After being confronted by Sen. Mazie Hirono (D-HI), Prospective Supreme Court Justice Amy Coney Barrett apologized Tuesday for a comment she made during her second day of confirmation hearings in which she used the phrase “sexual preference.” The remark came after Sen. Dianne Feinstein (D-CA) questioned Barrett’s stance on LGBTQ+ rights, specifically attempting to ascertain whether the nominee would follow in the footsteps of her mentor, the late Antonin Scalia, who courted controversy for his anti-LGBTQ+, anti-abortion, and pro-death penalty stances.

“I have no agenda, and I do want to be clear that I have never discriminated on the basis of sexual preference and would not ever discriminate on the basis of sexual preference,” Barrett said in response to Feinstein.

While Barrett’s response may seem like a relatively innocuous (though disappointingly milquetoast) comment to a casual observer, it raised red flags for many LGBTQ+ people and advocates, including Sen. Hirono.

“Even though you didn’t give a direct answer, I think your response did speak volumes,” said Hirono. “Not once, but twice, you used the term ‘sexual preference’ to describe those in the LGBTQ community. And let me make clear, ‘sexual preference’ is an offensive and outdated term.”

Hirono went on to say that the phrase is used to suggest that sexual orientation is a choice, rather than an immutable, key aspect of one’s identity. Organizations such as Lambda Legal used similar language to criticize Barrett’s language choice, stating that such phrases are common dogwhistles.

While some LGBTQ+ people have argued that Barrett’s word choice was a matter of splitting hairs, it’s worth noting that Hirono’s criticism was on the basis of the language used in constitutional law. The case that Hirono and Barrett specifically mentioned was Obergefell v. Hodges, the landmark case that legalized same-gender marriage, and it cites the “immutable nature” of sexuality as one of the precedents for one of the precedents for equality. Considering that Barrett’s mentor Scalia was a textualist whose mode of literal interpretation left a massive impact on the Supreme Court, the specificity of language used does matter, even if it seems nitpicky.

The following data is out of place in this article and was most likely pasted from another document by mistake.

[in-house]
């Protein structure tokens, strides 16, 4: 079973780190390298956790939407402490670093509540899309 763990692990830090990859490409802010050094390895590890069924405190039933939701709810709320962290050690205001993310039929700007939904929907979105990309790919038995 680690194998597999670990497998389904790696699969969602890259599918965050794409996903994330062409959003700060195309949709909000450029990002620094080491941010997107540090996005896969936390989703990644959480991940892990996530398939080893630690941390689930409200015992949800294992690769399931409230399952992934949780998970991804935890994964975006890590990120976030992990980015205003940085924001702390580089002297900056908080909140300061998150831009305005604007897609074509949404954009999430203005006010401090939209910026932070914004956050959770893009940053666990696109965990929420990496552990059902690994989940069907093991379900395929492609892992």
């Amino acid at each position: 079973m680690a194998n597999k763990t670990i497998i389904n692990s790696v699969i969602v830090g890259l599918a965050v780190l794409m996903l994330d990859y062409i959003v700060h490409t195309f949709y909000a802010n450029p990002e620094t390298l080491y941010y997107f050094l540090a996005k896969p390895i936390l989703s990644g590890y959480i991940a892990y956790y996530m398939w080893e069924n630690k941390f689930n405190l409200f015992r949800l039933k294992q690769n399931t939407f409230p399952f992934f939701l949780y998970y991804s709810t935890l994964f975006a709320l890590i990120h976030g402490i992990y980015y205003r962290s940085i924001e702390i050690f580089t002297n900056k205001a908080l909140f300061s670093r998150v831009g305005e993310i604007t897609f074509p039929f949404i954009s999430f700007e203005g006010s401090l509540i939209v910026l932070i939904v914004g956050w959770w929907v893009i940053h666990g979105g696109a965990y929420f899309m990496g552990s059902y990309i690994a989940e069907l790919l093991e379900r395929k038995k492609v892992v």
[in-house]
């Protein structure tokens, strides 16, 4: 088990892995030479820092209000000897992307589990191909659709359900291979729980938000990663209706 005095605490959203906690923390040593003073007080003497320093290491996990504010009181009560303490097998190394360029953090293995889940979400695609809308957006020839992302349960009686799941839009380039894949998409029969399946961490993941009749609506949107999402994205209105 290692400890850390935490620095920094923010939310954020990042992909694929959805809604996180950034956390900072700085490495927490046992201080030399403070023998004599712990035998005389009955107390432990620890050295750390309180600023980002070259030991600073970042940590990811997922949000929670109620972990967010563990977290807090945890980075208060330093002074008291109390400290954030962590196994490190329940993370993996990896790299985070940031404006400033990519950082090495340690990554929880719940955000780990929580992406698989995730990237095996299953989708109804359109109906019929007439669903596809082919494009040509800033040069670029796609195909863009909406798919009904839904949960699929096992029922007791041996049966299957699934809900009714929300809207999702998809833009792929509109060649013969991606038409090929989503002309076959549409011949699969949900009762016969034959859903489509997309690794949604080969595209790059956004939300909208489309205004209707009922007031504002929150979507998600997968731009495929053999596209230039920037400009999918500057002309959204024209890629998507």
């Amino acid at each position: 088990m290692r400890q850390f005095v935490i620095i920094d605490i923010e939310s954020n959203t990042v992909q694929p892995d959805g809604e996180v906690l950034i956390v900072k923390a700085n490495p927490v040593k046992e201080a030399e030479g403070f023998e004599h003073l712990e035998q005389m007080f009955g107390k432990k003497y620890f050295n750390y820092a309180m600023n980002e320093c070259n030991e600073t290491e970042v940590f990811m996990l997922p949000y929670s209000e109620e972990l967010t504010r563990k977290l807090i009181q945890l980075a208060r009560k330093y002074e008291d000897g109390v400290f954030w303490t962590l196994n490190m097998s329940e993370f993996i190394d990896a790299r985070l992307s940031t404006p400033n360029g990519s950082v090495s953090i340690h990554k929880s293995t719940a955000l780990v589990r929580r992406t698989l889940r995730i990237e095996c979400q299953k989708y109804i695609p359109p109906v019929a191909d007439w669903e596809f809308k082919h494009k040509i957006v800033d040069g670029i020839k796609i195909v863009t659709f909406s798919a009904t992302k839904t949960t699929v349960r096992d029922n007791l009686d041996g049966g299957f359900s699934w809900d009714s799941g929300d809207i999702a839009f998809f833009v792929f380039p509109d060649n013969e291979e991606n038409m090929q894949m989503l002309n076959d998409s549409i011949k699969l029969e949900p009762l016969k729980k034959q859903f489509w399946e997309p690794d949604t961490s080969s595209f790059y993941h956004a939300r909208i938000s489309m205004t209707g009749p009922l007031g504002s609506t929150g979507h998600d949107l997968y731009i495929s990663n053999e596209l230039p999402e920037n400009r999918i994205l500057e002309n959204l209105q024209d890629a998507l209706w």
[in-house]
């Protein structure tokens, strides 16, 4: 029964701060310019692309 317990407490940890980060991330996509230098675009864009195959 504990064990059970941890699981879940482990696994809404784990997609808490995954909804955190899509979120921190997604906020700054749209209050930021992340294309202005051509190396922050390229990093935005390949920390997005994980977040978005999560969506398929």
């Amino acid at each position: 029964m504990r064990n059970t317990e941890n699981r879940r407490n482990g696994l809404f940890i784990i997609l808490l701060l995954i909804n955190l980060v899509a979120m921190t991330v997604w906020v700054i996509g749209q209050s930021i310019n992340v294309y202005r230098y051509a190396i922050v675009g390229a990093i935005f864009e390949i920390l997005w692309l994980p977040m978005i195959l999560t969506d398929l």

Even still, others argued that debating whether or not sexuality is a preference is outdated, preferring instead to validate the rights of queer people regardless of whether or not there’s a biological or otherwise scientific basis for sexuality.

Barrett’s confirmation will undoubtedly have massive implications for the state of LGBTQ+ rights, reproductive rights, and other civil rights in cases that she rules on. Lambda Legal, Human Rights Campaign, and other LGBTQ+ advocacy organizations have released analyses of the various stances Barrett has taken over the years. This includes signing onto a letter affirming Pope Francis’ description of same-gender marriage as “ideological colonization,” referring to transgender women as “physiological males who identify as females,” refusing to rehear a racial segregation case, and describing Roe v. Wade as an “erroneous decision.”

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